CHARLES DON was indicted for stealing a cart horse, the property of James Goodeve Sparrow, Esq. of Gosfield. The horse in question had been seen about noon on the Sunday on which it was stolen, and was missed between four and five o'clock the morning following, when persons were sent in search of it. It was taken from the farm-yard of Mr. Sparrow. The prisoner arrived about half past seven on the same morning at a public-house at a considerable distance from Mr. Sparrow's, mounted on the horse without a saddle, and nothing but a halter, when he called for some beer, and said he was going to Cambridge, and offered afterwards to sell the horse, it being, as he alleged, too heavy for him. The landlord, having a suspicion, from his appearance, that the horse was stolen, said he did not himself want to buy him, but would undertake to find a gentleman who would buy him. He went accordingly to General Elwes, a magistrate of the county, who resided close by him, told him his suspicions, and brought the general back with him to his house. General Elwes, being of the same opinion with the land lord, detained the prisoner; and, in the course of the day, those who went in pursuit of the horse, arrived, and identified him, and the prisoner was then fully committed for trial.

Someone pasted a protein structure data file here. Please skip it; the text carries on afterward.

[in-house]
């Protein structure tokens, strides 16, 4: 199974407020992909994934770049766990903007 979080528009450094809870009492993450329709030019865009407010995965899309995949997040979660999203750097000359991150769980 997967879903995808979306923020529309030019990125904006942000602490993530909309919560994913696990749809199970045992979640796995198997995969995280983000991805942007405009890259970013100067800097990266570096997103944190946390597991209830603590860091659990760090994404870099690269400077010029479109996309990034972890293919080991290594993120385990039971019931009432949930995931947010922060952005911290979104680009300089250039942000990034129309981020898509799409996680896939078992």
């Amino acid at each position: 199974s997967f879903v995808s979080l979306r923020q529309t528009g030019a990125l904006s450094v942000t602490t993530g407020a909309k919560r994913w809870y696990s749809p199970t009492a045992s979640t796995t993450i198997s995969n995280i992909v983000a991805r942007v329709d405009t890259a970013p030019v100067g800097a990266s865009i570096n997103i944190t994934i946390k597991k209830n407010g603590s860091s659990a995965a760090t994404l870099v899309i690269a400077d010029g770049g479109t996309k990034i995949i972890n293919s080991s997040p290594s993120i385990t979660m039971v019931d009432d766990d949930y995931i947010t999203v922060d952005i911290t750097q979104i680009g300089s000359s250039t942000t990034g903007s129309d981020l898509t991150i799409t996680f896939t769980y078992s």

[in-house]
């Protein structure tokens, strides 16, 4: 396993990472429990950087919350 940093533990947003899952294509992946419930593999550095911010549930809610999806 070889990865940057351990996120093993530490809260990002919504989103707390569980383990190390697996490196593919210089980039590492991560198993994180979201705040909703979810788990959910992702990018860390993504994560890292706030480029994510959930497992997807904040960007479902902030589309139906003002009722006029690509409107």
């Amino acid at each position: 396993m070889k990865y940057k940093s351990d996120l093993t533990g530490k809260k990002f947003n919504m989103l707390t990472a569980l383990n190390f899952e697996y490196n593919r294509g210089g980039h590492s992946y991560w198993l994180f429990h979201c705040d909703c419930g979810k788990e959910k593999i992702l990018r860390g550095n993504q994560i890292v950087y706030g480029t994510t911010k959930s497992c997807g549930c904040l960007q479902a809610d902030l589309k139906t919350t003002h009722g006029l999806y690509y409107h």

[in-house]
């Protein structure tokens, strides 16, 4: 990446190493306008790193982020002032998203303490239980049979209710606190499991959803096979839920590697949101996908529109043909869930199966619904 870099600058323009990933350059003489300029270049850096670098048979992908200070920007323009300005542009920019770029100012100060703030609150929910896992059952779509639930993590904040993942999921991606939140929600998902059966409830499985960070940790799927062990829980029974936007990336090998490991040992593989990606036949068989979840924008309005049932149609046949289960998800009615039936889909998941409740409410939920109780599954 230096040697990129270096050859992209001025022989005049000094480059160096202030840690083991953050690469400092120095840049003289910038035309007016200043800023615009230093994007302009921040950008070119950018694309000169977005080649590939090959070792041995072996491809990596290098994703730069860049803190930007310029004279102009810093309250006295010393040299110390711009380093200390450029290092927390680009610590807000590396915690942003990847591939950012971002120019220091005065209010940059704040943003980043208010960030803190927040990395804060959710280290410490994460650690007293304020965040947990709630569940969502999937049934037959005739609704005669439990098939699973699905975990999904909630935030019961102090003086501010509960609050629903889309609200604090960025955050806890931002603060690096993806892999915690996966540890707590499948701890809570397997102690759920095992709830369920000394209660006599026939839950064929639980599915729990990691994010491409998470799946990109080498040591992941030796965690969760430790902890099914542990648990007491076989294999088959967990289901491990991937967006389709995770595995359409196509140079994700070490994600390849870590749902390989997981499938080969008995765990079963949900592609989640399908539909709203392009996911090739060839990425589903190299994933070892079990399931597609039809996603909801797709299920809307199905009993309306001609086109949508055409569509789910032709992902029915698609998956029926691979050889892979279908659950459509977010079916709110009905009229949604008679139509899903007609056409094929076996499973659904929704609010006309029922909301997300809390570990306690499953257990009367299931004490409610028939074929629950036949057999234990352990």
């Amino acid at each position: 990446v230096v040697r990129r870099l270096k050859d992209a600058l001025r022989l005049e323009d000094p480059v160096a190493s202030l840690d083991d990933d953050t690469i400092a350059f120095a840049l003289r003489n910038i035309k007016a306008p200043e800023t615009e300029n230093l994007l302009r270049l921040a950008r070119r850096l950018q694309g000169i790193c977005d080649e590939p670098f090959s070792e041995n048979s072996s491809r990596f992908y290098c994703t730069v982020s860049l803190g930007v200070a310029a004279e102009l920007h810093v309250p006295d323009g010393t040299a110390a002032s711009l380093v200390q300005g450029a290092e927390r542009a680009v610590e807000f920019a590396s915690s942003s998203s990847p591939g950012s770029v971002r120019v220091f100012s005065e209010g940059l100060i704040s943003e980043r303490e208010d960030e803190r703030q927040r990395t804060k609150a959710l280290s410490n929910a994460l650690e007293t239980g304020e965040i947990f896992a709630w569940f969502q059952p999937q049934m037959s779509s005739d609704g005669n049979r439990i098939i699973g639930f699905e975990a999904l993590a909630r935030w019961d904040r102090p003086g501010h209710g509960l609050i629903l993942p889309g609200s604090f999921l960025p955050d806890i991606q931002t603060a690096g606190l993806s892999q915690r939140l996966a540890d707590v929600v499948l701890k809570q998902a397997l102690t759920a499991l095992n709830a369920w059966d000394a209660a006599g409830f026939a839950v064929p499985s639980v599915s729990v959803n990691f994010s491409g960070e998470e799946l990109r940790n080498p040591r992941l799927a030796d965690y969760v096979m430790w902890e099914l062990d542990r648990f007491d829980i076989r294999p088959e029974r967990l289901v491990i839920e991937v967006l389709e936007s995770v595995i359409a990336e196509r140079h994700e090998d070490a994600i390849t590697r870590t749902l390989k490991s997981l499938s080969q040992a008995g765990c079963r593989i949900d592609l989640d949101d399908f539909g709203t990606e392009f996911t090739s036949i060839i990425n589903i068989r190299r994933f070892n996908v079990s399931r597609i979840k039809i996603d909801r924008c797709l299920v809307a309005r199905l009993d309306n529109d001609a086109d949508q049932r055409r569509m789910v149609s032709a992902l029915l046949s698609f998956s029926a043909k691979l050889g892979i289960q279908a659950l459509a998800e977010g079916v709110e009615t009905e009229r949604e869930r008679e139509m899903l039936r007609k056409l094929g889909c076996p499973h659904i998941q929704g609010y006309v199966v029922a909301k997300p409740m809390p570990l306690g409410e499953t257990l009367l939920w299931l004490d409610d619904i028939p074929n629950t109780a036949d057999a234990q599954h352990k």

On being called upon for his defence, he said he had found the horse wandering on the road about seven miles from the public-house, that he had mounted him and rode him to where he was stopped, that he had never offered to sell him, but on the contrary meant to go forward with him to the end of his journey. Lord Ellenborough remarked on the inconsistency and dishonesty admitted by the defence, and left the facts to the jury, who immediately pronounced him Guilty—Death.